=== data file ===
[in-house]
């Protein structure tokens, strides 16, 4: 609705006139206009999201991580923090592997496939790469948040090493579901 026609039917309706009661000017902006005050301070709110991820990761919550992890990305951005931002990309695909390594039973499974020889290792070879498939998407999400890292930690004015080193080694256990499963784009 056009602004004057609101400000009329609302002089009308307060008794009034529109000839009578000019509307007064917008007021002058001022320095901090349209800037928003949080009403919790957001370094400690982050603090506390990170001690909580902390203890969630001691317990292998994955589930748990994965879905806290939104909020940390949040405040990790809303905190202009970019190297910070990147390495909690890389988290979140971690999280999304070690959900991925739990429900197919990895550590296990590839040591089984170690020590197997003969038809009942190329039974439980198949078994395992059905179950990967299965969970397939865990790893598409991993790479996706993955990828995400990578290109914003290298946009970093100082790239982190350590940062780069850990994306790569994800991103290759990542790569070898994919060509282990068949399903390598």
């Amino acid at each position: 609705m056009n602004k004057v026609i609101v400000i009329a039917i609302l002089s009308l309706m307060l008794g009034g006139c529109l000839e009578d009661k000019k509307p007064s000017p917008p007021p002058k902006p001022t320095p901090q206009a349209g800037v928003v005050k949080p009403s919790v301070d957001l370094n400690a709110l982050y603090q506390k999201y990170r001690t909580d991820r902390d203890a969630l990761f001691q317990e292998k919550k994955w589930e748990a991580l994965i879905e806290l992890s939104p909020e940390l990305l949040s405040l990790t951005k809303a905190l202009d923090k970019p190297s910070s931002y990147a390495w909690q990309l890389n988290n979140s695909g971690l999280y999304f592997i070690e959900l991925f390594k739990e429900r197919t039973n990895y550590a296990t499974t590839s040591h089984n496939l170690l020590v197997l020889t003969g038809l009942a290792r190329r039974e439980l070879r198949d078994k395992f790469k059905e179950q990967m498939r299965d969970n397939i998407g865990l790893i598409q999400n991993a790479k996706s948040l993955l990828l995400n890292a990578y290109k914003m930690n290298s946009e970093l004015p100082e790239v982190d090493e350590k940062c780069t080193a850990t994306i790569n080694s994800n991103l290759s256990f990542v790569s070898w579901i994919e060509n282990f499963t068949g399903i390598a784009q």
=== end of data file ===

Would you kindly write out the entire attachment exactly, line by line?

[in-house]
């Protein structure tokens, strides 16, 4: 609705006139206009999201991580923090592997496939790469948040090493579901 026609039917309706009661000017902006005050301070709110991820990761919550992890990305951005931002990309695909390594039973499974020889290792070879498939998407999400890292930690004015080193080694256990499963784009 056009602004004057609101400000009329609302002089009308307060008794009034529109000839009578000019509307007064917008007021002058001022320095901090349209800037928003949080009403919790957001370094400690982050603090506390990170001690909580902390203890969630001691317990292998994955589930748990994965879905806290939104909020940390949040405040990790809303905190202009970019190297910070990147390495909690890389988290979140971690999280999304070690959900991925739990429900197919990895550590296990590839040591089984170690020590197997003969038809009942190329039974439980198949078994395992059905179950990967299965969970397939865990790893598409991993790479996706993955990828995400990578290109914003290298946009970093100082790239982190350590940062780069850990994306790569994800991103290759990542790569070898994919060509282990068949399903390598």
């Amino acid at each position: 609705m056009n602004k004057v026609i609101v400000i009329a039917i609302l002089s009308l309706m307060l008794g009034g006139c529109l000839e009578d009661k000019k509307p007064s000017p917008p007021p002058k902006p001022t320095p901090q206009a349209g800037v928003v005050k949080p009403s919790v301070d957001l370094n400690a709110l982050y603090q506390k999201y990170r001690t909580d991820r902390d203890a969630l990761f001691q317990e292998k919550k994955w589930e748990a991580l994965i879905e806290l992890s939104p909020e940390l990305l949040s405040l990790t951005k809303a905190l202009d923090k970019p190297s910070s931002y990147a390495w909690q990309l890389n988290n979140s695909g971690l999280y999304f592997i070690e959900l991925f390594k739990e429900r197919t039973n990895y550590a296990t499974t590839s040591h089984n496939l170690l020590v197997l020889t003969g038809l009942a290792r190329r039974e439980l070879r198949d078994k395992f790469k059905e179950q990967m498939r299965d969970n397939i998407g865990l790893i598409q999400n991993a790479k996706s948040l993955l990828l995400n890292a990578y290109k914003m930690n290298s946009e970093l004015p100082e790239v982190d090493e350590k940062c780069t080193a850990t994306i790569n080694s994800n991103l290759s256990f990542v790569s070898w579901i994919e060509n282990f499963t068949g399903i390598a784009q």